I've been telling my kids a lot lately (in a thoughtless, get out of my hair, kind of way) that, "boring people get bored."  I know this is frustrating and not helpful to them, and a total cop out on my part.  But I do actually believe it.  And I honestly wonder, how do you teach your children to get inside the dull, and not so pretty, and see the beautiful and profound that is hiding there?  How do you keep them from carelessly turning on the TV, and flopping down in front of it at the first sign of a lull?  I know I probably can't force them into creativity and contemplation, but I so wish it for them.    

  It was not perfect idyll, but we did find some peace and beauty in this small, unexpected park.

Thursday, March 10, 2011

lentils for lunch

Homemade pita, salad and lentils with mushrooms
I am a lentil evangelist.  I think everybody should make and eat lentils, often.  They cook quickly and are virtually impossible to mess up.  They are tasty and cheap.   Hot, or cold in salad, as a spread, or a soup, they are amazingly versatile.  If I don't know what to cook, lentils are my fallback.  I didn't always love lentils (I am a relatively recent convert).  I actually thought I hated them.  Then, one day while staying at a friend's, I discovered lentils in all their, last-thing-in-the-pantry glory, a lentil epiphany you might say.

My friend's recipe was unbelievably simple, you saute onions and carrots then add the lentils.  Brown everything, and then add some tamari and dijon mustard (tamari is pretty salty so go easy)--loosen anything that's stuck to the bottom.  Top up with water, and cook the lentils.  Now you may not believe me, but really, this is delicious.  Add some rice and a salad and you have a fine (if a bit hippyish) meal.  Honestly, this recipe was a revelation, and I've been cooking lentils regularly ever since.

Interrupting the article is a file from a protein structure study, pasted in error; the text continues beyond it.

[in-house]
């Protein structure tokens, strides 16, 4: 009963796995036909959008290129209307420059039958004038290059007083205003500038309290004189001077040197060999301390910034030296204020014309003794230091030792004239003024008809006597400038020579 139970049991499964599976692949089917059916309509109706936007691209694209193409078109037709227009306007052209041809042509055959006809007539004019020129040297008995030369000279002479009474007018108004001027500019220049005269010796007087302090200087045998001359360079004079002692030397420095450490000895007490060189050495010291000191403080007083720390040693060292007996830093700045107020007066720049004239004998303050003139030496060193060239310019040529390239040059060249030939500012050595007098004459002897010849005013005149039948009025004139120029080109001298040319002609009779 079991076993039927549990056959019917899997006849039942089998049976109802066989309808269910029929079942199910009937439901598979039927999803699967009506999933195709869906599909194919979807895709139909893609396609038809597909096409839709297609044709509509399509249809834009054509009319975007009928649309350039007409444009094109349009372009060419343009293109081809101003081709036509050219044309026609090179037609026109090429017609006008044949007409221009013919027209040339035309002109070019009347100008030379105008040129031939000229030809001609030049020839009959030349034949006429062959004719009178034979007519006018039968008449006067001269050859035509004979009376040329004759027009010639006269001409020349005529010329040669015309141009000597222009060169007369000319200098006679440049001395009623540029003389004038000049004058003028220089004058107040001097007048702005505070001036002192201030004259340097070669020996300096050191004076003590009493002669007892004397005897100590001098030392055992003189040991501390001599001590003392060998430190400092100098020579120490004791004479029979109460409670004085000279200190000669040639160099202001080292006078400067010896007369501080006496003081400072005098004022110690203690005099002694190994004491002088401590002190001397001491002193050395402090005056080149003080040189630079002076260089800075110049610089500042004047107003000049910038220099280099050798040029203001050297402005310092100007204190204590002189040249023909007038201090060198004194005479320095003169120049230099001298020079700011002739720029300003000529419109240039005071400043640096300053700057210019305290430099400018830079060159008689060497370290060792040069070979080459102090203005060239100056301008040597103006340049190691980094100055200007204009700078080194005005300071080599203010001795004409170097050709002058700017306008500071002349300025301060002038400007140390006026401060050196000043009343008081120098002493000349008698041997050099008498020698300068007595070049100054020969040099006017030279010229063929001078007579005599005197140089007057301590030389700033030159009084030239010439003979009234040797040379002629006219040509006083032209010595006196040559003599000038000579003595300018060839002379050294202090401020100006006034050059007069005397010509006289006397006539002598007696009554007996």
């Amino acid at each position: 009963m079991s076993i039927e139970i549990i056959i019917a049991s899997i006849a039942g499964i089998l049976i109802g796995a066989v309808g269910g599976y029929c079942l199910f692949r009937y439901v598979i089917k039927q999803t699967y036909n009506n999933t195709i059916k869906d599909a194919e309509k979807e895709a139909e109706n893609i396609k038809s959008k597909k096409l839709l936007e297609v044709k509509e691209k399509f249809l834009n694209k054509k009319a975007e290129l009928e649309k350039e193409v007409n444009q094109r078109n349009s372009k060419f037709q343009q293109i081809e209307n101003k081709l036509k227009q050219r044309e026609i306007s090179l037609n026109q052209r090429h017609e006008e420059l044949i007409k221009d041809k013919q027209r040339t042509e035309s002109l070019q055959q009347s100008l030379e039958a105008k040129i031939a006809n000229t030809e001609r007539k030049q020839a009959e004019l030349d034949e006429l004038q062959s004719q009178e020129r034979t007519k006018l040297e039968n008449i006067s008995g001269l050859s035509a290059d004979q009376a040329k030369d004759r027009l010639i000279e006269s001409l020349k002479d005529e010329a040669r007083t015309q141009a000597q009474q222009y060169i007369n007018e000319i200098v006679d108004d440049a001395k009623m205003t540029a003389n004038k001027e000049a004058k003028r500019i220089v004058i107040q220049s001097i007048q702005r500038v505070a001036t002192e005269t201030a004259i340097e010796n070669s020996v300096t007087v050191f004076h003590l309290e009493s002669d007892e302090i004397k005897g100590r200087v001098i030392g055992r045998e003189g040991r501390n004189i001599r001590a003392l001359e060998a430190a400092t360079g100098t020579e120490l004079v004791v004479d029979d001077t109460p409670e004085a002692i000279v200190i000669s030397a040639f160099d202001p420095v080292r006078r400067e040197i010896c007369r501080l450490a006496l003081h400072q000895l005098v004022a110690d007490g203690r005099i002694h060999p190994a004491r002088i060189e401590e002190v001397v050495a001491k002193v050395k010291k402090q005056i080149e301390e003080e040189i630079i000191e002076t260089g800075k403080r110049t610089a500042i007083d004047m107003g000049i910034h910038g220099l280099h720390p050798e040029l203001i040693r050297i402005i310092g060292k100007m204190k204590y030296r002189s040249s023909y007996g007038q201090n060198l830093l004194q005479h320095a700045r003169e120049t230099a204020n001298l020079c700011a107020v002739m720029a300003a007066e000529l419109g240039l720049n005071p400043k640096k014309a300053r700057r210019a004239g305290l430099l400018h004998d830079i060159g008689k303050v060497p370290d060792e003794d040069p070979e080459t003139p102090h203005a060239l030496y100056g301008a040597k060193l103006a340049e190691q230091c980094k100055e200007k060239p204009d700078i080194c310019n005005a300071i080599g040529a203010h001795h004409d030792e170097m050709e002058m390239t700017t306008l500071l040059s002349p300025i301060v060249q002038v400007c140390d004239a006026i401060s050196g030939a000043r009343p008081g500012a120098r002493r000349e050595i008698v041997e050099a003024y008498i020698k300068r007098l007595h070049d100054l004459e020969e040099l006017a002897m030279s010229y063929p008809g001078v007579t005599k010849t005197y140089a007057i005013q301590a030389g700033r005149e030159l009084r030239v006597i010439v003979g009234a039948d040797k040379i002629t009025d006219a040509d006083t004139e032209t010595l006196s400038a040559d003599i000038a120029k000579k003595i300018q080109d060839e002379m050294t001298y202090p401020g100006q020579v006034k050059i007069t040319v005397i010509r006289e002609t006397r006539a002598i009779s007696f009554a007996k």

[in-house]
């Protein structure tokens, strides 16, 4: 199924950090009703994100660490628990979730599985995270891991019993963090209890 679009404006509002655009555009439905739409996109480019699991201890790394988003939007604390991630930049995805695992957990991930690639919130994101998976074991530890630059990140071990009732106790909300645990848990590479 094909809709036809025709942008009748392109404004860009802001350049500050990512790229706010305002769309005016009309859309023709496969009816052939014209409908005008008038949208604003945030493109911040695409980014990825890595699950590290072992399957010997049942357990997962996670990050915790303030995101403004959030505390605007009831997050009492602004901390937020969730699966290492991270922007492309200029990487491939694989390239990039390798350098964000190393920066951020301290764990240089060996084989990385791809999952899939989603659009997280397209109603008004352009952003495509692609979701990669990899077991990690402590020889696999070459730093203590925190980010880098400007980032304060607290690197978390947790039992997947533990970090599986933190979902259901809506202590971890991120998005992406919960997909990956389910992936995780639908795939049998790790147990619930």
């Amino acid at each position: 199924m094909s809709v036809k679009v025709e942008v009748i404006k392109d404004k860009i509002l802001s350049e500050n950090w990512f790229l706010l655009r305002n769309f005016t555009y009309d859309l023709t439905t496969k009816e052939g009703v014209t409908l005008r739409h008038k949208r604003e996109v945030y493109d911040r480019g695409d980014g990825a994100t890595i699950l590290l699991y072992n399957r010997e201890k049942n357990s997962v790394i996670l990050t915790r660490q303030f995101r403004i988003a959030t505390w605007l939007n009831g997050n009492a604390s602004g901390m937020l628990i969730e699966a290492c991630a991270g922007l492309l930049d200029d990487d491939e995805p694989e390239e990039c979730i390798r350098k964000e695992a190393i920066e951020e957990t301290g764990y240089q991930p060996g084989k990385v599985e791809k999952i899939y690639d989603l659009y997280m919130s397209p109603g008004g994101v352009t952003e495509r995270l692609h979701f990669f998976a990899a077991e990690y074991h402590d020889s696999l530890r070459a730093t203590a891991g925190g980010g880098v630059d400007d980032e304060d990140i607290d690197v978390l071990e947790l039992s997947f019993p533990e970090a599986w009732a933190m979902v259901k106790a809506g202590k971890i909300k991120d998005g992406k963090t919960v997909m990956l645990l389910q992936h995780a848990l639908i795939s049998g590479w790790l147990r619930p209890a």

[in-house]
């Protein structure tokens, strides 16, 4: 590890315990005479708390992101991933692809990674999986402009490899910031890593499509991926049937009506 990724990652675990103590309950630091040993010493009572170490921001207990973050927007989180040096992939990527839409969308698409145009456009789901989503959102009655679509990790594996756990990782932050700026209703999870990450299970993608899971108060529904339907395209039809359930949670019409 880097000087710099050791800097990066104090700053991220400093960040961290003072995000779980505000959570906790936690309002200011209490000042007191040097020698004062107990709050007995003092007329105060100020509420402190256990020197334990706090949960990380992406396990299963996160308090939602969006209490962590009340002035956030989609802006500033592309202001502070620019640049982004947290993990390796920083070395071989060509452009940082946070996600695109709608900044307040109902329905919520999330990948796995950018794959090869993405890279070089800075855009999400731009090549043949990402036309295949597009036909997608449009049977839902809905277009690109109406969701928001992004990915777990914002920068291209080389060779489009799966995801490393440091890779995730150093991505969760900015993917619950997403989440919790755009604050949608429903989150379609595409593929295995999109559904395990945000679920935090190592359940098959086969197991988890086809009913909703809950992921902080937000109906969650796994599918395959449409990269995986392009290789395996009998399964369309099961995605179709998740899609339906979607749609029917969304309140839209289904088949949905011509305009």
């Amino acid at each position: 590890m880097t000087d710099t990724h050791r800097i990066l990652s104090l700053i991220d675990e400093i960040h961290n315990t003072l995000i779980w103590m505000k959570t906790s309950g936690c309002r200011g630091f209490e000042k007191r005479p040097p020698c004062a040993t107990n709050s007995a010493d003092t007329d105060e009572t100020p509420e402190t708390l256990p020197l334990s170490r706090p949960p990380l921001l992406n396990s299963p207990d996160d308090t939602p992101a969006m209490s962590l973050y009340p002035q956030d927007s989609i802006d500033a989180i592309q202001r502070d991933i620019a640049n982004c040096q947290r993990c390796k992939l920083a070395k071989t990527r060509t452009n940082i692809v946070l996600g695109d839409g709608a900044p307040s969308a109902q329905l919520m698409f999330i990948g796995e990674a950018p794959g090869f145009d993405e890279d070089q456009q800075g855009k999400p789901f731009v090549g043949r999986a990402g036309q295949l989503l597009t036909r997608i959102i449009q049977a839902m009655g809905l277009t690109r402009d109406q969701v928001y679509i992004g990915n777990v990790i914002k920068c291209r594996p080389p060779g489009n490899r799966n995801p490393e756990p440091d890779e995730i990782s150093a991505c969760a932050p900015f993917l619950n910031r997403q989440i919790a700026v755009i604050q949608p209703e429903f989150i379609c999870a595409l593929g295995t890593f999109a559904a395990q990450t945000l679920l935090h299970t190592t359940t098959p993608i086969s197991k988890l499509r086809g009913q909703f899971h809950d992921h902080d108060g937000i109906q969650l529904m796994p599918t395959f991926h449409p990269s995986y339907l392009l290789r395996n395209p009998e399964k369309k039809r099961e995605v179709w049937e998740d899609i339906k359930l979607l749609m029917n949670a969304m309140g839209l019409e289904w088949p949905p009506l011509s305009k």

split red lentils, whole red lentils, brown lentils 
If I don't have a lot of time, or if I'm making a spread, the split red lentils are a good choice.  They cook quickly and don't hold their shape.  Whole red lentils take a little longer to cook and hold their shape fairly well.  Brown lentils are classic, and are great with chorizo or bacon--they hold their shape well and take the longest to cook.

Lately my favourite spice combination is:
cumin, oregano, bay,  smoked paprika and sea salt
Now this combination of spices is great for meat (I make an awesome BBQ rub with a combination like this) but it is also excellent with lentils.

Lentils with Mushrooms
2 cups dry lentils (I used red lentils)
2 tablespoons olive oil
1 onion chopped
3 cups chopped mushrooms (I used meaty portobellos)
3 cloves garlic chopped fine
2 teaspoons cumin
1 teaspoon smoked paprika
2 teaspoons oregano
3 bay leaves
salt and pepper to taste
1 1/2 cups white wine
2 tablespoons wine vinegar (optional)

Rinse and pick through the lentils (watch for pebbles).
In a large pot or dutch oven, saute the onions in the olive oil.  Cook the onions until tender and add the mushrooms, garlic, cumin, paprika, oregano, bay, salt and pepper.  When the mushrooms are juicy add the clean lentils.  Cook over medium heat for a couple of minutes--until it starts looking a bit dry.  Add the wine.  Cook until the lentils start to look dry again and cover with water--there should be a centimeter or two of water covering the lentils.  Cook the lentils, frequently stirring and checking the liquid level--add more water as you need it.  When the lentils are done check for salt.  If you feel like the lentils could use a little zing add the vinegar.